Mol Oncol 2014 Sep 10;8(6):1112-9. Epub 2014 Jun 10.
Cancer Genome Project, Wellcome Trust Sanger Institute, Cambridge, UK.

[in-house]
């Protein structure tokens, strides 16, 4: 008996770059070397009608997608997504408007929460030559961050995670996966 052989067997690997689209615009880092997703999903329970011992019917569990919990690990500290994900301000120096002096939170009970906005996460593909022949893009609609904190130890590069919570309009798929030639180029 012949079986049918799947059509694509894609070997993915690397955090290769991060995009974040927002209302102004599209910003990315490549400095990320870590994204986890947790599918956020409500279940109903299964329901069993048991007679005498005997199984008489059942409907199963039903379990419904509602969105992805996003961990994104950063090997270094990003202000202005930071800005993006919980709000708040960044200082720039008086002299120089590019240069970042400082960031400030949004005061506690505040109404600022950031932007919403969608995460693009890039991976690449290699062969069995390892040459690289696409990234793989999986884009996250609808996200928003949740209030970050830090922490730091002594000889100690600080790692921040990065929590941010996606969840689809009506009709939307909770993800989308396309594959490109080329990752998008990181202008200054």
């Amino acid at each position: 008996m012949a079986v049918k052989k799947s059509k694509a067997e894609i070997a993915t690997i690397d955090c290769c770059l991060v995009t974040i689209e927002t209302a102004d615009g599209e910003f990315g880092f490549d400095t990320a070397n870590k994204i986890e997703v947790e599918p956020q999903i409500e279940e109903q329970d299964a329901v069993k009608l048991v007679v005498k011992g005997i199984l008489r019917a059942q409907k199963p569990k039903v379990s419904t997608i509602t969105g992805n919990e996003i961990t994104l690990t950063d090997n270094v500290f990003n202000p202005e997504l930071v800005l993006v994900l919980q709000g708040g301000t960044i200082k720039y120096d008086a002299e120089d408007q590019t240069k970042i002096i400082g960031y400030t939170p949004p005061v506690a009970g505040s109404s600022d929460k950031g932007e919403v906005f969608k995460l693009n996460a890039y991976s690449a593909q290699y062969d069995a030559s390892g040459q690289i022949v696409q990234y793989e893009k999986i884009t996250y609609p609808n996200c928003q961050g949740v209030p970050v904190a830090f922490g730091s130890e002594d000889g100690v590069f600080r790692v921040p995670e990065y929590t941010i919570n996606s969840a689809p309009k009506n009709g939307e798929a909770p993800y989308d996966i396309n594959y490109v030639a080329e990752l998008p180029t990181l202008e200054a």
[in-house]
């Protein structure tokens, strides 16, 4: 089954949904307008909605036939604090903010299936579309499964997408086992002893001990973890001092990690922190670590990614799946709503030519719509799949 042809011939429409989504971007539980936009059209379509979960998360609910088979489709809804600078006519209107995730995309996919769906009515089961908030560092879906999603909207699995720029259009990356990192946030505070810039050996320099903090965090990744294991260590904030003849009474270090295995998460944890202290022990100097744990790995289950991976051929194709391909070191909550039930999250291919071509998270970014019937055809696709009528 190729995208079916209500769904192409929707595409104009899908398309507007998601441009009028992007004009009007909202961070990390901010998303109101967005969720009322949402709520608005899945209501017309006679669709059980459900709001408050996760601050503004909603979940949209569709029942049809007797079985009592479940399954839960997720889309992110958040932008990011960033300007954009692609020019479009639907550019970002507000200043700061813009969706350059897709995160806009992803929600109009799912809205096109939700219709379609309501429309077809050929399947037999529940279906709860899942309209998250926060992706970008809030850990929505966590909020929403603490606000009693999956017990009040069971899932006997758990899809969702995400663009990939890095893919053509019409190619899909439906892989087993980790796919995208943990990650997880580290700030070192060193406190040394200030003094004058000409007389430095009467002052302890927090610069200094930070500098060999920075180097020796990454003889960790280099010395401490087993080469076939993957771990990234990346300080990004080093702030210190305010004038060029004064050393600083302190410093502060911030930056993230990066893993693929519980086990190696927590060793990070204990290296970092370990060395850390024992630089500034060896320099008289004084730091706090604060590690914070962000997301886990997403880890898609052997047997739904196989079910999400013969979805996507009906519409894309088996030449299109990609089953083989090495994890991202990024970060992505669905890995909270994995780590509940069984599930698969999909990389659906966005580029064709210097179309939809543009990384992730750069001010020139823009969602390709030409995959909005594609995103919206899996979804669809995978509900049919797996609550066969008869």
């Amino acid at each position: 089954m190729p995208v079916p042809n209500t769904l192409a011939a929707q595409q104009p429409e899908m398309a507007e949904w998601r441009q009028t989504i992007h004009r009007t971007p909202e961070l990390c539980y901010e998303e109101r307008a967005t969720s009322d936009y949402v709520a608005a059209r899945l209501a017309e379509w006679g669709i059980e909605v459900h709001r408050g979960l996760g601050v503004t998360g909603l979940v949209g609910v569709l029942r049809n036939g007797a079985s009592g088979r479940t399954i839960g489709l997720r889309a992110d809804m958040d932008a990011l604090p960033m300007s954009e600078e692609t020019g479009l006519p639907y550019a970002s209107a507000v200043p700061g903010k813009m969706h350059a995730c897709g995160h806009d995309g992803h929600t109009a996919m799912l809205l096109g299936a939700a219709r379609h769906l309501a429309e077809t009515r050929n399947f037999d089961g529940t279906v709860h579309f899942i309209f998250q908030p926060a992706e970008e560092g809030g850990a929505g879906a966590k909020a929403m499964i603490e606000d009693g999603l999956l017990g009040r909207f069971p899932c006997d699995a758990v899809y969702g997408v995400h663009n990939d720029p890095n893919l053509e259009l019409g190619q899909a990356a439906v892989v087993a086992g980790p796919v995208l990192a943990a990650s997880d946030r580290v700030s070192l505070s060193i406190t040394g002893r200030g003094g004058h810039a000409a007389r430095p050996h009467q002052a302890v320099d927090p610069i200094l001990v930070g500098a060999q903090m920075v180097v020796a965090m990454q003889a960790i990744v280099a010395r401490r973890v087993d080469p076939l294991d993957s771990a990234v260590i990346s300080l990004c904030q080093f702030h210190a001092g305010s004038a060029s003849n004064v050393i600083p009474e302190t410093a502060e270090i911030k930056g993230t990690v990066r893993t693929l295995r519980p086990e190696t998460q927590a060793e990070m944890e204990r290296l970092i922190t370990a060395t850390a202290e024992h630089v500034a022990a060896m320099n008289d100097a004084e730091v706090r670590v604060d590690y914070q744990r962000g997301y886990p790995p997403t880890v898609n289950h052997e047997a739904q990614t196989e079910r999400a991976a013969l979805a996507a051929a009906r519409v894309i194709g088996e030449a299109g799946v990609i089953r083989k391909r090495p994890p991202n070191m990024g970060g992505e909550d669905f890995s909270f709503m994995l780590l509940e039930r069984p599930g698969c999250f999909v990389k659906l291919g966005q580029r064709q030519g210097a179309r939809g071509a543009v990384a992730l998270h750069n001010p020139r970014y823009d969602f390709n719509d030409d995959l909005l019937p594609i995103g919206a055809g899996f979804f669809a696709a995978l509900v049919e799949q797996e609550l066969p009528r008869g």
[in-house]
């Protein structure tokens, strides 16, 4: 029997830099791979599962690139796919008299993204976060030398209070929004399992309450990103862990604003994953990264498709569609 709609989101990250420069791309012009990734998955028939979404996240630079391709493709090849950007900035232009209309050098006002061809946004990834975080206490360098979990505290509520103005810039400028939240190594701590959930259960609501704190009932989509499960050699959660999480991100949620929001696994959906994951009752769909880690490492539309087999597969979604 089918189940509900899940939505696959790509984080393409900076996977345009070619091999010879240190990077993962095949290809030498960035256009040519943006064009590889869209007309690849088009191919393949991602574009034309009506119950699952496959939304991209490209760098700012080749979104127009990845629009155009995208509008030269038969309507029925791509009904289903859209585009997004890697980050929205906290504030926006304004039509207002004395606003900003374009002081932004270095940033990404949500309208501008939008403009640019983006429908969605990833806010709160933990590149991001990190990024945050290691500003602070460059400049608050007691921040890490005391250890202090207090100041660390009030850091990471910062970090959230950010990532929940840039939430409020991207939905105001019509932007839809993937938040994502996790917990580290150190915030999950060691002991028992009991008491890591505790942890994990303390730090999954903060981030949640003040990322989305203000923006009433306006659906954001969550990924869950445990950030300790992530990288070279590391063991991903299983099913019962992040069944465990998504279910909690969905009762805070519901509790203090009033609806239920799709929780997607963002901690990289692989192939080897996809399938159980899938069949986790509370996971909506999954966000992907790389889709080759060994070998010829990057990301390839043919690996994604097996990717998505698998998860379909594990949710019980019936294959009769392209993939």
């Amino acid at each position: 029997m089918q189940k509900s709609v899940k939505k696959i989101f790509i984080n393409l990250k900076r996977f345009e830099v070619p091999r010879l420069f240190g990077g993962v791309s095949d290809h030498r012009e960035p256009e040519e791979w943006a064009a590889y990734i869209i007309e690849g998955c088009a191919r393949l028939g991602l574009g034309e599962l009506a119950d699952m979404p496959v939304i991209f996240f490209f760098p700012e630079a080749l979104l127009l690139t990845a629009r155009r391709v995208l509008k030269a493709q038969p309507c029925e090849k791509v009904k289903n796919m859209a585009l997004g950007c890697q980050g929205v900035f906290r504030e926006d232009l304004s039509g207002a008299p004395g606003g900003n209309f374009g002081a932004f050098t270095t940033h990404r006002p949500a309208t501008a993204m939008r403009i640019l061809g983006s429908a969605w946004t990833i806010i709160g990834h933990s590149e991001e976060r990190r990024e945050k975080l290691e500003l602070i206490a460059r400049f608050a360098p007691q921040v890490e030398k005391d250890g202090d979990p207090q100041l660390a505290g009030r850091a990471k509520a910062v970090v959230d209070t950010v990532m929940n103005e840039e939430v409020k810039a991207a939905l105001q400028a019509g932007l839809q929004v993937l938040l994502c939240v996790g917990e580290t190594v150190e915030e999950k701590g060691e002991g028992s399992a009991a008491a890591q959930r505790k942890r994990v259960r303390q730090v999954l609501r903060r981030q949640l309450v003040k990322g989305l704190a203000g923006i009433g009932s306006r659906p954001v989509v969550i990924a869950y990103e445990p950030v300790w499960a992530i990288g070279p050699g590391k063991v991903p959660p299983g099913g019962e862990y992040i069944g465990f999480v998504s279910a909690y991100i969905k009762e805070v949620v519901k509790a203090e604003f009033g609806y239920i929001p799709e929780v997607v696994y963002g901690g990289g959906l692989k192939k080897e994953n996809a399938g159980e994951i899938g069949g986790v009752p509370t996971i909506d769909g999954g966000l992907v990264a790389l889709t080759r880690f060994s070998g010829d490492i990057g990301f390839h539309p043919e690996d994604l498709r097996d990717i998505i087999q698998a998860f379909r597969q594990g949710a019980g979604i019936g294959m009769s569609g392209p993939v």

Following the fanfare of initial, often dramatic, success with small molecule inhibitors in the treatment of defined genomic subgroups, it can be argued that the extension of targeted therapeutics to the majority of patients with solid cancers has stalled. Despite encouraging FDA approval rates, the attrition rates of these compounds remains high in early stage clinical studies, with single agent studies repeatedly showing poor efficacy In striking contrast, our understanding of the complexity of solid neoplasms has increased in huge increments, following the publication of large-scale genomic and transcriptomic datasets from large collaborations such as the International Cancer Genome Consortium (ICGC http://www.icgc.org/) and The Cancer Genome Atlas (TCGA http://cancergenome.nih.gov/). However, there remains a clear disconnect between these rich datasets describing the genomic complexity of cancer, including both intra- and inter-tumour heterogeneity, and what a treating oncologist can consider to be a clinically "actionable" mutation profile. Our understanding of these data is in its infancy and we still find difficulties ascribing characteristics to tumours that consistently predict therapeutic response for the majority of small molecule inhibitors. This article will seek to explore the recent studies of the patterns and impact of mutations in drug resistance, and demonstrate how we may use this data to reshape our thinking about biological pathways, critical dependencies and their therapeutic interruption.